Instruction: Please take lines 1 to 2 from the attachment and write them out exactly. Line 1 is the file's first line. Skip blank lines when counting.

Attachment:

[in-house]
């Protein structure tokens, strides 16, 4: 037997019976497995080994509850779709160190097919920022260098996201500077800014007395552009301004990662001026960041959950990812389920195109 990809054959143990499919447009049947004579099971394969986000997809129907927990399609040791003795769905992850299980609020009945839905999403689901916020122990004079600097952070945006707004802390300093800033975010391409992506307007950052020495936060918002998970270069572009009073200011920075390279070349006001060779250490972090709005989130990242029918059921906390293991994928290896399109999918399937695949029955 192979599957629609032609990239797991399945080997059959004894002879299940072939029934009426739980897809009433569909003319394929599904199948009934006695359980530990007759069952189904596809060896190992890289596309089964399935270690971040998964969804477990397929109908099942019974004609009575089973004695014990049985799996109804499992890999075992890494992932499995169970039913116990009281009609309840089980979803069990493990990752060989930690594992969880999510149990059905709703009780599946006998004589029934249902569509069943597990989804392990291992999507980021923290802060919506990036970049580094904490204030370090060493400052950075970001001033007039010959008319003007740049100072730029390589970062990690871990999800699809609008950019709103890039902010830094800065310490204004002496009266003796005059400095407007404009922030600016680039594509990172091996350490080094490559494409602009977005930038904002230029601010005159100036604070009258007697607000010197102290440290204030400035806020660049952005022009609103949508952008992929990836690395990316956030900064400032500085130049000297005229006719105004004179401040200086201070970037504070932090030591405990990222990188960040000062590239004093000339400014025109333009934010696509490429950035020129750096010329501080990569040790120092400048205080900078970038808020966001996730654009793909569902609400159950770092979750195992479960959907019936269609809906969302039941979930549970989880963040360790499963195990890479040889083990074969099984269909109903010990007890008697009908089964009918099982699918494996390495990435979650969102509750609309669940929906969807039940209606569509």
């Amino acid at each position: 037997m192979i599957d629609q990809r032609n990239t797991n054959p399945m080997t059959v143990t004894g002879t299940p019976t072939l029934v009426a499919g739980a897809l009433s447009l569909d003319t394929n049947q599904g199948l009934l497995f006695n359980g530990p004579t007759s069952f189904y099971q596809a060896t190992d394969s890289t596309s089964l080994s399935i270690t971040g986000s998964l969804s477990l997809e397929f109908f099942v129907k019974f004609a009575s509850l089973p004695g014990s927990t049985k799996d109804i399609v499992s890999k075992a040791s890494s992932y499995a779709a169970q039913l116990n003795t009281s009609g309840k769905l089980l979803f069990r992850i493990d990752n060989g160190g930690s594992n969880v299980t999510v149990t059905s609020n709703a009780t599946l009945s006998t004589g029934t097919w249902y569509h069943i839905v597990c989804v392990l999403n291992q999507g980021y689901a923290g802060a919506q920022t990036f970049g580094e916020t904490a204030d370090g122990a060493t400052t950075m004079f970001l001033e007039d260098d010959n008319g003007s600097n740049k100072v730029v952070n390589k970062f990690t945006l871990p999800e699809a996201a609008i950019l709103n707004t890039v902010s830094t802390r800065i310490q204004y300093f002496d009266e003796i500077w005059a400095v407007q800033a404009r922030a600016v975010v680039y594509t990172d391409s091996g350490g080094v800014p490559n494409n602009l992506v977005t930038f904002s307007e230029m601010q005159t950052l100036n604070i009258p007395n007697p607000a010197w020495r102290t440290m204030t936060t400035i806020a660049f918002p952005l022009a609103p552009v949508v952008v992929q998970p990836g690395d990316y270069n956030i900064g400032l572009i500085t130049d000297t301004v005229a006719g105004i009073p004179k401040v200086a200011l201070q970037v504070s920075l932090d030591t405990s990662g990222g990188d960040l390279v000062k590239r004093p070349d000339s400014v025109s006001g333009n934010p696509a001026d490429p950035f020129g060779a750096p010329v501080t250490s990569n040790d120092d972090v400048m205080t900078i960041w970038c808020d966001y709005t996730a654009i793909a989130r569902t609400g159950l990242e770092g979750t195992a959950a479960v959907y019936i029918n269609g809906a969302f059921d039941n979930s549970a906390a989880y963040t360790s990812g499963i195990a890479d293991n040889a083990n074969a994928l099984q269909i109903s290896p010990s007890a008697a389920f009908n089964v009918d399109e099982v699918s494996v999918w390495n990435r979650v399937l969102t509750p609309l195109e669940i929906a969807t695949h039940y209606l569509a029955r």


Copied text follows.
[in-house]
């Protein structure tokens, strides 16, 4: 037997019976497995080994509850779709160190097919920022260098996201500077800014007395552009301004990662001026960041959950990812389920195109 990809054959143990499919447009049947004579099971394969986000997809129907927990399609040791003795769905992850299980609020009945839905999403689901916020122990004079600097952070945006707004802390300093800033975010391409992506307007950052020495936060918002998970270069572009009073200011920075390279070349006001060779250490972090709005989130990242029918059921906390293991994928290896399109999918399937695949029955 192979599957629609032609990239797991399945080997059959004894002879299940072939029934009426739980897809009433569909003319394929599904199948009934006695359980530990007759069952189904596809060896190992890289596309089964399935270690971040998964969804477990397929109908099942019974004609009575089973004695014990049985799996109804499992890999075992890494992932499995169970039913116990009281009609309840089980979803069990493990990752060989930690594992969880999510149990059905709703009780599946006998004589029934249902569509069943597990989804392990291992999507980021923290802060919506990036970049580094904490204030370090060493400052950075970001001033007039010959008319003007740049100072730029390589970062990690871990999800699809609008950019709103890039902010830094800065310490204004002496009266003796005059400095407007404009922030600016680039594509990172091996350490080094490559494409602009977005930038904002230029601010005159100036604070009258007697607000010197102290440290204030400035806020660049952005022009609103949508952008992929990836690395990316956030900064400032500085130049000297005229006719105004004179401040200086201070970037504070932090030591405990990222990188960040000062590239004093000339400014025109333009934010696509490429950035020129750096010329501080990569040790120092400048205080900078970038808020966001996730654009793909569902609400159950770092979750195992479960959907019936269609809906969302039941979930549970989880963040360790499963195990890479040889083990074969099984269909109903010990007890008697009908089964009918099982699918494996390495990435979650969102509750609309669940929906969807039940209606569509």